We are surrounded by thousands of unrelenting stupefying rules, laws, and regulations. Those, by the way were put there to protect ourselves from ourselves.

Most recent; an attempt at taxing the miles we drive; “…electronic metering and billing are making per-mile charges a practical option..”. Wow.

Here’s the thing; our tax system, budget system, and body of law makers are so intertwined and complex that somewhere someone thought that was a good idea.

Legislators want to elevate health care costs for obese individuals, but will not address the food industry that has changed the American diet thereby causing the obesity epidemic.

We want more fit soldiers and citizens but refuse to ensure physical education is taught and permeates our culture.

So it gets back to the original theme I started with… screamingly frustrating and defeated acquiescence.

I am not a big Nietzsche fan but two of his quotes capture all of this for me; “That which does not kill us makes us stronger” and “The individual has always had to struggle to keep from being overwhelmed by the tribe. If you try it, you will be lonely often, and sometimes frightened. But no price is too high to pay for the privilege of owning yourself.”

And that’s what this is about to me…we attempt to try to makes ourselves stronger (by writing more laws) and at the same time keep from being overwhelmed by the tribe. If you go along, it’s numbingly painless but if you push back, you’ll be made an example of.

So again, the appearance of an over entitled under appreciating citizenry wanting complete safety at no cost is such a wildly blinding contradiction that is boggles the mind. There are consequences for everything.

We want abundant and inexpensive power so we use oil and nuclear energy. We want the oil for next to nothing because we deserve it. At whose expense is irrelevant. Nuclear is fine until something goes wrong. We want fast and efficient screening at airports because otherwise it’s inconvenient. No bombs, weapons, or bad guys, just don’t “…touch me junk…”.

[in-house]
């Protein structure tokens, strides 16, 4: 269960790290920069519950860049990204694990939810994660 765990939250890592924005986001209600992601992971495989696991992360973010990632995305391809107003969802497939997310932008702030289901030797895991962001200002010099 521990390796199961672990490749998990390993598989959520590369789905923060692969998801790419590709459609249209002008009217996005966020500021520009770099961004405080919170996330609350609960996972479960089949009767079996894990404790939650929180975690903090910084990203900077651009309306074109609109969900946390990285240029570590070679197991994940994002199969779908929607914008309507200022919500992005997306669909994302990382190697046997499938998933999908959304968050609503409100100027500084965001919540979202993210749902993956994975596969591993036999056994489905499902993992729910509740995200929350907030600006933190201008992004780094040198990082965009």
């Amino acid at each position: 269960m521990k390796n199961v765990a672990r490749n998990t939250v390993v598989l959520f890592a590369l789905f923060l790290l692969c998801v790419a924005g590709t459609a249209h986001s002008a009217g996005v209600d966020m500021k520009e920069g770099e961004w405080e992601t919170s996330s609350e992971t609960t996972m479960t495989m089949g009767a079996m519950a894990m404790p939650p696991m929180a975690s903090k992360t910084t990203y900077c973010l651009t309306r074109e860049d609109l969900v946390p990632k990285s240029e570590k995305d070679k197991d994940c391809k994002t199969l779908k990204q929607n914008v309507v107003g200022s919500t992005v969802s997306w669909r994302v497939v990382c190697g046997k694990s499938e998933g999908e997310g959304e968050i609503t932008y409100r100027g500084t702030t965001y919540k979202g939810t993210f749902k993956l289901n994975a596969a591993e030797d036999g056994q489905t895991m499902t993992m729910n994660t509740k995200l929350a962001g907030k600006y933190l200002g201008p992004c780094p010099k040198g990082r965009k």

We are no longer free or never were as free as we were led to believe and now, we’re surrounded by buckets or rules, regulations, and laws that were put in place for us, by us, to protect us…from us.

This isn’t TSA’s fault, it’s our fault. Apologies for length.

Comment by Donald Quixote

May 24, 2011 @ 2:20 pm

GOP denies TSA money to buy more body scanners

By Keith Laing – 05/13/11 11:03 AM ET

The Transportation Security Administration’s request to expand its controversial body scanner program was rebuffed this week by a Republican-led House committee.

The $40.6 billion Department of Homeland Security 2012 budget released this week by the Republican-led House Appropriations Committee denies the request from President Obama to provide TSA with $76 million to buy 275 more scanners.

The measure includes $7.8 billion for the TSA, which Republicans said was a $125 million increase from current levels but $293 million less than the administration’s budget request. But the much-maligned body scanners were a no-go.

The scanners would have been operated by 535 TSA employees.

Appropriations Chairman Hal Rogers (R-Ky.) said in a statement that the budget made “the most of our limited resources,” and allowed lawmakers to “rein in unnecessary and wasteful spending in virtually every area of government — including homeland security.”

“This legislation will prioritize funding for frontline operations and programs to uphold the highest level of national security, while trimming back budgets in less essential areas,” said Rogers.

TSA’s scanners have been criticized for invading passengers’ privacy and possibly exposing them to radiation. TSA Administrator John Pistole has defended them, saying in a speech in March that they were “the best possibility we have right now of detecting Christmas Day … type explosives,” a reference to a thwarted 2009 bombing attempt on a Northwest Airlines flight bound for Detroit.

TSA has come under fire recently for the technique it uses when passengers do not want to go through body scanners: pat-downs. Reports have surfaced of a six-year-old girl and an eight-month-old baby being patted down by TSA agents.

The legislation is scheduled to be marked up by the House Homeland Security subcommittee Friday.

The contents of this site are © 2011 Capitol Hill Publishing Corp., a subsidiary of News Communications, Inc.